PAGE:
Another thing that you need to understand is that whereas before Israel was an easy place to transact business, this is not the case anymore. Since 9/11 countries all over the world enacted anti money laundering laws and Israel is no exception. This forced banks all over the world (even in places where secret bank accounts abounded) to be clearer as to the transactions. Now the banks need to ask, where is the money coming from, was it earned legally, were taxes cleared on it?

A few years ago, many Israeli banks were investigated in the US and made to pay very hefty fines for not adhering to the above rules. These fines reached into the hundreds of millions of dollars. It started with Bank Leumi and spread to Bank Hapoalim and Bank Mizrachi as well. Needless to say, all Israeli banks are very wary of US citizens opening any type of account in Israel. They also give information to the IRS about accounts held by “US Persons”. So you would be smart to consult your US accountant on whether or not you need to include this account on your FBAR.

The result of the above is that whatever way you choose to transfer your funds to Israel you need to understand that you will be asked to provide documents such as a letter from your accountant saying that you have paid taxes on these funds, a letter from your bank saying that you are a client in good standing, a copy of the draft sales agreement you are about to sign and a letter from your Israeli real estate attorney explaining the nature of the transaction.

Even when you provide these documents it all gets scrutinized by the Israeli bank when the money arrives in the bank in Israel. The bank will hold the money in a transfer account for several days and maybe weeks as clerks from the special department that deals with foreign currency transactions and foreign clients, review the documents. Very often they will ask for more documents.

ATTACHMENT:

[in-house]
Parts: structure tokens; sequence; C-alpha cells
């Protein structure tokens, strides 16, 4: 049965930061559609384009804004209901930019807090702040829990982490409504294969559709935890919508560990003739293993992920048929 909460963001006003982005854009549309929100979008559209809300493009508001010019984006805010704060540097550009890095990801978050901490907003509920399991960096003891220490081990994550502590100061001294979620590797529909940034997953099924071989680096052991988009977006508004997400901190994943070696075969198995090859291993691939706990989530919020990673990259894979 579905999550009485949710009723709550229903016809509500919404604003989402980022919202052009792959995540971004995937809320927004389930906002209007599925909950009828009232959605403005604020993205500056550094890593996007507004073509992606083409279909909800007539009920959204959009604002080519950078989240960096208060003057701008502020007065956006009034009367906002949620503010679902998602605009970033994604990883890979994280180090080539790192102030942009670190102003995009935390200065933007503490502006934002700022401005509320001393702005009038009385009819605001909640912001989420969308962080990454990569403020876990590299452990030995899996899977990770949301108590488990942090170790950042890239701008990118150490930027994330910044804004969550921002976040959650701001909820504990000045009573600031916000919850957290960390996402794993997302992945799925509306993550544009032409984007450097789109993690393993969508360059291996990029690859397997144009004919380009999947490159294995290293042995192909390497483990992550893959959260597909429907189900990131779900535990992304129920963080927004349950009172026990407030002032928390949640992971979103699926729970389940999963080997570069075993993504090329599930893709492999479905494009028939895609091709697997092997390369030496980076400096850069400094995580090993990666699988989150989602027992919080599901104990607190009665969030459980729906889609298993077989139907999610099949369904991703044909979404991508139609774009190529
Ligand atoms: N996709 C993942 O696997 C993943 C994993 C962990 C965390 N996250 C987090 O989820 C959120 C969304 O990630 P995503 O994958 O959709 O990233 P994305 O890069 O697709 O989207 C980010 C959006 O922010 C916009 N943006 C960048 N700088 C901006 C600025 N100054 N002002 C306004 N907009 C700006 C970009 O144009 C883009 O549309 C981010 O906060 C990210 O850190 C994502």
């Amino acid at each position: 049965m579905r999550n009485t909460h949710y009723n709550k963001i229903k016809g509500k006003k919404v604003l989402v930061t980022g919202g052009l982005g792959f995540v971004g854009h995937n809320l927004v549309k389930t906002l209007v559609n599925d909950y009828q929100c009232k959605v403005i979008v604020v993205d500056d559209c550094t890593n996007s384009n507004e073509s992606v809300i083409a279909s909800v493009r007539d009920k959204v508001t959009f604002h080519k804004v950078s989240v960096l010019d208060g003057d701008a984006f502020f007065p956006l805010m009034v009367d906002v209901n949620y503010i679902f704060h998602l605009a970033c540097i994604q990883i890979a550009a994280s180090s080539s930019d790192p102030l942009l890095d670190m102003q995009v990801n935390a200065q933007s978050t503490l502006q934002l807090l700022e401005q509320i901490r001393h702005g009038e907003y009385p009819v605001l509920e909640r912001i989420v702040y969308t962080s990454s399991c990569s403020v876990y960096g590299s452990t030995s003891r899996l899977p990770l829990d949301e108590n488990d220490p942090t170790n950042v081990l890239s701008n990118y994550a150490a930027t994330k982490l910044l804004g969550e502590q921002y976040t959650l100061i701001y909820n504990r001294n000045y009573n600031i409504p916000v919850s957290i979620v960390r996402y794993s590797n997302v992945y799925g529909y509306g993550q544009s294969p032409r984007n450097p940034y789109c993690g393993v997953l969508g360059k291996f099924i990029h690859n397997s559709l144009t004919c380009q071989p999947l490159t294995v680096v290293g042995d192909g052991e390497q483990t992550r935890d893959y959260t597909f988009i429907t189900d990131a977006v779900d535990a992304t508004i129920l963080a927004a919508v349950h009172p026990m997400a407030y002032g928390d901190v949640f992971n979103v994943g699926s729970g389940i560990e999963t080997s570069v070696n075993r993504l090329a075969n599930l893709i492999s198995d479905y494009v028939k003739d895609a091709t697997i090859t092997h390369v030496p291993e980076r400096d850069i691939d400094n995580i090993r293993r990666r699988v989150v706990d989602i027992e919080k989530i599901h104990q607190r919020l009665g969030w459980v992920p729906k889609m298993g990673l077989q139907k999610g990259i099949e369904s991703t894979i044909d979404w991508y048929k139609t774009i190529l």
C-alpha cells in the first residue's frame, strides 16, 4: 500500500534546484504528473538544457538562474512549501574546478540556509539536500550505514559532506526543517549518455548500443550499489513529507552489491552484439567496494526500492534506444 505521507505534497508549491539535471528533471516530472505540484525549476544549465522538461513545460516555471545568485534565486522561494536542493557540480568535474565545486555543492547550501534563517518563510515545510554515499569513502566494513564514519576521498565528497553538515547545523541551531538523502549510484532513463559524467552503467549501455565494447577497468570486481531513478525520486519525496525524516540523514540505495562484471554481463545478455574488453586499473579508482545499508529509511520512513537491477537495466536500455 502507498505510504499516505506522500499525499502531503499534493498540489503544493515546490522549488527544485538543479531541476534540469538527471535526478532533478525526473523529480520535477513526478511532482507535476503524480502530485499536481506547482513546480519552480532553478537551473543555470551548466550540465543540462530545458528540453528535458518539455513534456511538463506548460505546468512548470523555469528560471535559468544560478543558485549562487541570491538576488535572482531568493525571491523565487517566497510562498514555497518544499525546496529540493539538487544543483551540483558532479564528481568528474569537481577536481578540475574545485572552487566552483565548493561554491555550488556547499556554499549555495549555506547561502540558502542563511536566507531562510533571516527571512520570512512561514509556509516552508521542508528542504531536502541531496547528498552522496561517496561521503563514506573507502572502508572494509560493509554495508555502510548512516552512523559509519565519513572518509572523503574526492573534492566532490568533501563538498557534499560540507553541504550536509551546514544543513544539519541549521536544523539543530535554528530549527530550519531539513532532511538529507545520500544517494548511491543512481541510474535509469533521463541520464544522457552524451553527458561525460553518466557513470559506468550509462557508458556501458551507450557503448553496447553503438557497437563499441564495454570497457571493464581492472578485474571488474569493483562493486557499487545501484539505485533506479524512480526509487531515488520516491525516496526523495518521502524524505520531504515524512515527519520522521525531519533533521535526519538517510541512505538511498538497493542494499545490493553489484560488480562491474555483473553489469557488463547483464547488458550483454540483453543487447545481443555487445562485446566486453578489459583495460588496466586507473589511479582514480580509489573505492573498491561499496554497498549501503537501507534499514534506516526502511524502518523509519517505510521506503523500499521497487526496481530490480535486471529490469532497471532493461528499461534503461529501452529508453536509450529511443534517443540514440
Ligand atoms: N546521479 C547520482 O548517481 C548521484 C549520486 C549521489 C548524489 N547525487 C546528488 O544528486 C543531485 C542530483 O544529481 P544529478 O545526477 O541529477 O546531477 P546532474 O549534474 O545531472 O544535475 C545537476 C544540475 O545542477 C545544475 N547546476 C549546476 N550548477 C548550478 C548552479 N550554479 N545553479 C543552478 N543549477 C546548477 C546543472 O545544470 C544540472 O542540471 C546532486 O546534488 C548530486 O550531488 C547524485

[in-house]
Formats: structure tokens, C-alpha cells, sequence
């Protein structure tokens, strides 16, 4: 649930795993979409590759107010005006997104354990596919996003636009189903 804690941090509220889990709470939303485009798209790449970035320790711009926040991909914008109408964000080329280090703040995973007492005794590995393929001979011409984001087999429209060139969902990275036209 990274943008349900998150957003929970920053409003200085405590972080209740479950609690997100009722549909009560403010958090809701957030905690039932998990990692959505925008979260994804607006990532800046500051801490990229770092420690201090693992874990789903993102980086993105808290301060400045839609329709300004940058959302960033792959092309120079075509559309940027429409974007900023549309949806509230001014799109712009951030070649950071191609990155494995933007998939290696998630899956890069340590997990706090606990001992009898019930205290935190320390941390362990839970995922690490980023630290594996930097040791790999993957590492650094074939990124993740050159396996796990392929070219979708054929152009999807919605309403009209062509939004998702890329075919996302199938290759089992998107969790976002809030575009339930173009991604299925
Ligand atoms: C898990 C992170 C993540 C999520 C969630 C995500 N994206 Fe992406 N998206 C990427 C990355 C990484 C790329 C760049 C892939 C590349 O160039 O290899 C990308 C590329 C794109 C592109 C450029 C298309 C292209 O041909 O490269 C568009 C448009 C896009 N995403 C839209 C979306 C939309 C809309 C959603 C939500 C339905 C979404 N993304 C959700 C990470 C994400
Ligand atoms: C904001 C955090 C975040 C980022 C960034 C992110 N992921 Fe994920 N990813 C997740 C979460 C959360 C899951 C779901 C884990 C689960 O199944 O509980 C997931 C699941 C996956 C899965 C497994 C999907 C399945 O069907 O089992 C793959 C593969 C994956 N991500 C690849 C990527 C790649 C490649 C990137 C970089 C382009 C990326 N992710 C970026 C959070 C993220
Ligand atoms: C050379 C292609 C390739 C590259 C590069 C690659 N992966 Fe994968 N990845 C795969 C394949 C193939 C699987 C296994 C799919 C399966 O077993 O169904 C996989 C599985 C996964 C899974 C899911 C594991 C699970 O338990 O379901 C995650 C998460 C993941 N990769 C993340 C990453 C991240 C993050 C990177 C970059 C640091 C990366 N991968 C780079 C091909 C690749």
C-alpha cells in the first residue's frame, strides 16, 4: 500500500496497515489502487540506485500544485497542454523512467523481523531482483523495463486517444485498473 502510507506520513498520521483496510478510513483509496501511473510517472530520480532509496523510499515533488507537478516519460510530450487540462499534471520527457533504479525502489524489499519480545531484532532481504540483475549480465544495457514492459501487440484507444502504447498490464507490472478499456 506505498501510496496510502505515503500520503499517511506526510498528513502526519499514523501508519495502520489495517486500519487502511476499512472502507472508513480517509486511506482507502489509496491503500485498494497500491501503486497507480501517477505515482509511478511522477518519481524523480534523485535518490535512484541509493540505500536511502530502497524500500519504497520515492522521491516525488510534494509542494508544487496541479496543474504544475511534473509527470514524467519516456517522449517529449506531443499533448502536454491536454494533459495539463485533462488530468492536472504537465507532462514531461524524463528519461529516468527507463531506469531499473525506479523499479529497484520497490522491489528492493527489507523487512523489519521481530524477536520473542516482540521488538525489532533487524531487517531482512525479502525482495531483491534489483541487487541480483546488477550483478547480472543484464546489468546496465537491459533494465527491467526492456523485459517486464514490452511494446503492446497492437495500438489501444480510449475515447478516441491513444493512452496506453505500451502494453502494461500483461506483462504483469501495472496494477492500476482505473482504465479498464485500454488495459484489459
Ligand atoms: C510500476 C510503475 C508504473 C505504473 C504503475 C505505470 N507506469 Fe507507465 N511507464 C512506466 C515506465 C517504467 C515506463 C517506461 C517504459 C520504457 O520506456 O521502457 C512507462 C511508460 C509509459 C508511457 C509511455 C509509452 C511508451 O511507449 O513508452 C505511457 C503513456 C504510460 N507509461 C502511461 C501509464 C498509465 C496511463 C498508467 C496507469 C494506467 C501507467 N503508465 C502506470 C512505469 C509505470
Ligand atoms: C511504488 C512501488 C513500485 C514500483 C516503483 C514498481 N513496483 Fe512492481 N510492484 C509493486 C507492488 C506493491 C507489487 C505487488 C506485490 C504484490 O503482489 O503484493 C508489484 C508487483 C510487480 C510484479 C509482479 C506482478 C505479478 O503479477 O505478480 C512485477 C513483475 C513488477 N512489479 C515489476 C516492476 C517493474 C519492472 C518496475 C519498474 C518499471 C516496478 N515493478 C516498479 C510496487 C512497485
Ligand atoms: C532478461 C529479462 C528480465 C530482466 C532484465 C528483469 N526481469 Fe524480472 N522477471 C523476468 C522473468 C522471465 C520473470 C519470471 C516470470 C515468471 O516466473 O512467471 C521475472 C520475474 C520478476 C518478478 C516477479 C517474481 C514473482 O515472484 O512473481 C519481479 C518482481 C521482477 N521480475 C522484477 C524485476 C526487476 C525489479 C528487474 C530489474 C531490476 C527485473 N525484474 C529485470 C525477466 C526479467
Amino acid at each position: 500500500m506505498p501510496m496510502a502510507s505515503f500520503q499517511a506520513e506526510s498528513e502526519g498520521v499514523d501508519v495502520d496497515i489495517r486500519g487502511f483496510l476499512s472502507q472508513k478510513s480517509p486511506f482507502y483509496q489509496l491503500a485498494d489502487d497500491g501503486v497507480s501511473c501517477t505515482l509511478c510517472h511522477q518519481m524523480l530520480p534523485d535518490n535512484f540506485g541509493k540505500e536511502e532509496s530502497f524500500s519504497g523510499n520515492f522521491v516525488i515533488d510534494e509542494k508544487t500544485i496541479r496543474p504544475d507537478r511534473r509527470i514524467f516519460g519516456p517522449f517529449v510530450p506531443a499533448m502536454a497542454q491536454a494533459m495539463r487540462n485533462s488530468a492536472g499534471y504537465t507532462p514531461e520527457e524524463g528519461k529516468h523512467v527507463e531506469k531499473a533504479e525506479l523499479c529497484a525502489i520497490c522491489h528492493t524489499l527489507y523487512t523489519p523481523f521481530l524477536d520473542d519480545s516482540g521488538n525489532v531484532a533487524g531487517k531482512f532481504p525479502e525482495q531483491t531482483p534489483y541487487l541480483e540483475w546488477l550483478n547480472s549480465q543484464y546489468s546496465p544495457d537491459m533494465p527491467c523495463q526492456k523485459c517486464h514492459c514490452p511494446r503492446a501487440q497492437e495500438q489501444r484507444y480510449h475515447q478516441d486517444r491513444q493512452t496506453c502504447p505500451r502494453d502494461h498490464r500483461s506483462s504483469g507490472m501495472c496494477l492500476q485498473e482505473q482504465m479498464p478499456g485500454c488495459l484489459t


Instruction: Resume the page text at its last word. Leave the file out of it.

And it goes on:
The upshot of the above is that the issue of transferring funds, conversion of funds and disbursing funds to the seller, taxes etc. needs to be addressed very early on, when you start to even dream of your purchase.  You need to leave yourself enough time to get this all done on time before the signing of the contract. The years when you could wait to get organized with the money transfer until just before the signing or just after (so you didn’t send over and convert money for nothing if the deal fell through) are over. You need to get organized and leave yourself time for this.

Opening an escrow account for when the beneficiary is a foreigner can take a month. Opening an account in an Israeli bank may take time unless it is done within the framework of getting a mortgage. Then the banks miraculously open the account in a timely fashion. But this does not mean that if you want to open this account at the beginning, before you take the mortgage it will be just as easy, and it doesn’t mean that when you send money to that account the process will be easier.

Another fact to be aware of is that whoever sent the money to the Israeli account needs to be the purchaser.  I have some instances where a parent wanted to send funds over to a child to assist with the purchase of an apartment and this caused problems and the necessity to present the Israeli bank with more documents.

I chose to write on this subject because when I explain the above to new clients, they don’t believe me. They get insulted, and their banks get insulted at the “audacity” of Israeli banks for questioning their integrity and heaping on them more hassle. Perhaps the banking system in their place of residence or business is easier to deal with and they can’t imagine such difficulties.

Information is power. Use the warnings and information I am giving you now. Don’t rail against the Israeli system. Don’t keep saying that the system is better run elsewhere. None of that will get you to your goal which is to purchase an apartment in Israel. Take this information and learn to work with it.

These problems are like a nasty mosquito that keeps buzzing around your head. They are annoying but there are solutions for the problem. The reward is a home in Israel.